Top 20 Destroyers of Business Value # 12 – Losing the Eye of the Tiger: Entrepreneurial Burnout

Posted on October 17, 2012 · Posted in Blog

The rewards of starting a business, controlling your destiny, fulfilling a vision and a life-long dream drive most entrepreneurs to work hours on end.  To the entrepreneur, it’s not a job…it’s a passionate adventure.

Entrepreneurs create reality out of a vision and most often the main bridge to this gap is the energy, motivation and passion of the entrepreneur.  But what happens when the bridge is crossed, the company becomes larger and the keys to success change to administration, processes and controls?

In many cases after years of creating, growing and fulfilling a dream, the entrepreneur loses the “Eye of the Tiger.”  In my experience, this is not typically a fast process, but occurs slowly over time.  The joy of working a quiet Saturday morning or evening when the phones stop ringing turns into a burden and obligation.  A long weekend with an extra day off becomes preferred over the excitement of getting in the office early Monday morning.

Creating and building turn into HR issues, IRS deadlines, legal issues and constant administration.  What was once passionate leadership is now the resented management of issues and problems.  The late Harvard Medical School’s Harry Levinson and Founder of the Levinson Institute for Leadership researched this concept extensively.  His findings show how management resentment and burnout impacts the organization, employee performance and ultimately company value.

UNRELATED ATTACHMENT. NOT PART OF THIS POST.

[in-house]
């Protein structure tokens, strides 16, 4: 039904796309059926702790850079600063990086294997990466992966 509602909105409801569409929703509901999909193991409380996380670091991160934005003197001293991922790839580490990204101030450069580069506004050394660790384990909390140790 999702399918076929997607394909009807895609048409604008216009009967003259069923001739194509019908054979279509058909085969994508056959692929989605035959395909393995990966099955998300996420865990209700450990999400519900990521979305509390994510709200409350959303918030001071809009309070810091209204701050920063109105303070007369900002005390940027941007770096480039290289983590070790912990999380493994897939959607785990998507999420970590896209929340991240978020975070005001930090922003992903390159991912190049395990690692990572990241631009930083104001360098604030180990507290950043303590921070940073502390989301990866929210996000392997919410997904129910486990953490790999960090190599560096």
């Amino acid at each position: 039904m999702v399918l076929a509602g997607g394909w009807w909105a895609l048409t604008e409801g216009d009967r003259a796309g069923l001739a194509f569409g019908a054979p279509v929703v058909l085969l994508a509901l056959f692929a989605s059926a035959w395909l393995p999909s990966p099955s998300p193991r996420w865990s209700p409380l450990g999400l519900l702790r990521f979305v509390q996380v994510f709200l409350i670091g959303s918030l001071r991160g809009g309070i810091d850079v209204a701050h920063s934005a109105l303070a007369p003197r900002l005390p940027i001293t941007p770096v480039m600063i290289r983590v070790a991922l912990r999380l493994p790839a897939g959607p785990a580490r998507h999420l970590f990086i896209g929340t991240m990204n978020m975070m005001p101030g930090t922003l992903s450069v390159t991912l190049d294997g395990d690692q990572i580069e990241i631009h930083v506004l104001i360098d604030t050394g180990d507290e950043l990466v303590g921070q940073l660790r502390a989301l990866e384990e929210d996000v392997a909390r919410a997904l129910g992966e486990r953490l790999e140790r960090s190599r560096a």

Unfortunately, we see many entrepreneurs begin the process of exiting their business well after the impacts of their personal emotional state and business value begin to decline.  We recently worked with the owner of a consulting company whose sales had decreased over 20% in the last year.  He confided that he was enjoying his discretionary time out of the office much more than using it to entertain clients, network and build the business.

He lost the “Eye of the Tiger” and there were many manifestations of this in his business including declining employee morale and increased turnover, loss of key customers, shareholder disputes and many other tangible and intangible impacts.

Entrepreneurs must be extremely cognizant and self-aware of this issue as it is often a “Slow Burn” that can have devastating consequences.  It’s ok to acknowledge that the joy and rewards of building the company are not found in administering and managing a company.  The earlier this is recognized and dealt with, the less company and emotional value will be destroyed.

Below are links to articles with Harry Levinson’s views on the topic.  Take some time to understand this before you begin to destroy value that took so much time and energy to build.

http://wweb.uta.edu/management/Dr.Quick/spring2012/When%20executives%20burn%20out.pdf

http://www.leader.co.za/infocentrearticle.aspx?s=5&c=135&a=1407&p=2

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